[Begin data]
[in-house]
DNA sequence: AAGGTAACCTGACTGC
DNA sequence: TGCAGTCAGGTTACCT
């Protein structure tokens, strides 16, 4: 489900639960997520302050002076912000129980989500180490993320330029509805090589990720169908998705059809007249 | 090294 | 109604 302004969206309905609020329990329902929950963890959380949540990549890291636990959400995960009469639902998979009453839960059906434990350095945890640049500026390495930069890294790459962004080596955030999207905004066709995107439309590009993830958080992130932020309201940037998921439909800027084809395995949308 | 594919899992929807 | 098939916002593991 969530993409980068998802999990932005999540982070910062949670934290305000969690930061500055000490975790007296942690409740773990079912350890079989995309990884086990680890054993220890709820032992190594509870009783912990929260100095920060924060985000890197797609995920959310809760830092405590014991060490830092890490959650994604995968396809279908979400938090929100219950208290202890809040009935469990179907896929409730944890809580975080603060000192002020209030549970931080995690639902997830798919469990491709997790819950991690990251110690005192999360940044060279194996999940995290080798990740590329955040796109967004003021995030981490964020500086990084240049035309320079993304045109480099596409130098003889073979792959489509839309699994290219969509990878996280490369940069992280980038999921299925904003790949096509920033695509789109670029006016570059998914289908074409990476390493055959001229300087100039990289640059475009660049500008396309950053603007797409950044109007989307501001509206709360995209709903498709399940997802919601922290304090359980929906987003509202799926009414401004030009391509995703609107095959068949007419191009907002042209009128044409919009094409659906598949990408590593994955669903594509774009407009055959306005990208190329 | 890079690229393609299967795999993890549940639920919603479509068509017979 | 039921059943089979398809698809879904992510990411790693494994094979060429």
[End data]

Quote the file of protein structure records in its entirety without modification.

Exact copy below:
[in-house]
DNA sequence: AAGGTAACCTGACTGC
DNA sequence: TGCAGTCAGGTTACCT
């Protein structure tokens, strides 16, 4: 489900639960997520302050002076912000129980989500180490993320330029509805090589990720169908998705059809007249 | 090294 | 109604 302004969206309905609020329990329902929950963890959380949540990549890291636990959400995960009469639902998979009453839960059906434990350095945890640049500026390495930069890294790459962004080596955030999207905004066709995107439309590009993830958080992130932020309201940037998921439909800027084809395995949308 | 594919899992929807 | 098939916002593991 969530993409980068998802999990932005999540982070910062949670934290305000969690930061500055000490975790007296942690409740773990079912350890079989995309990884086990680890054993220890709820032992190594509870009783912990929260100095920060924060985000890197797609995920959310809760830092405590014991060490830092890490959650994604995968396809279908979400938090929100219950208290202890809040009935469990179907896929409730944890809580975080603060000192002020209030549970931080995690639902997830798919469990491709997790819950991690990251110690005192999360940044060279194996999940995290080798990740590329955040796109967004003021995030981490964020500086990084240049035309320079993304045109480099596409130098003889073979792959489509839309699994290219969509990878996280490369940069992280980038999921299925904003790949096509920033695509789109670029006016570059998914289908074409990476390493055959001229300087100039990289640059475009660049500008396309950053603007797409950044109007989307501001509206709360995209709903498709399940997802919601922290304090359980929906987003509202799926009414401004030009391509995703609107095959068949007419191009907002042209009128044409919009094409659906598949990408590593994955669903594509774009407009055959306005990208190329 | 890079690229393609299967795999993890549940639920919603479509068509017979 | 039921059943089979398809698809879904992510990411790693494994094979060429």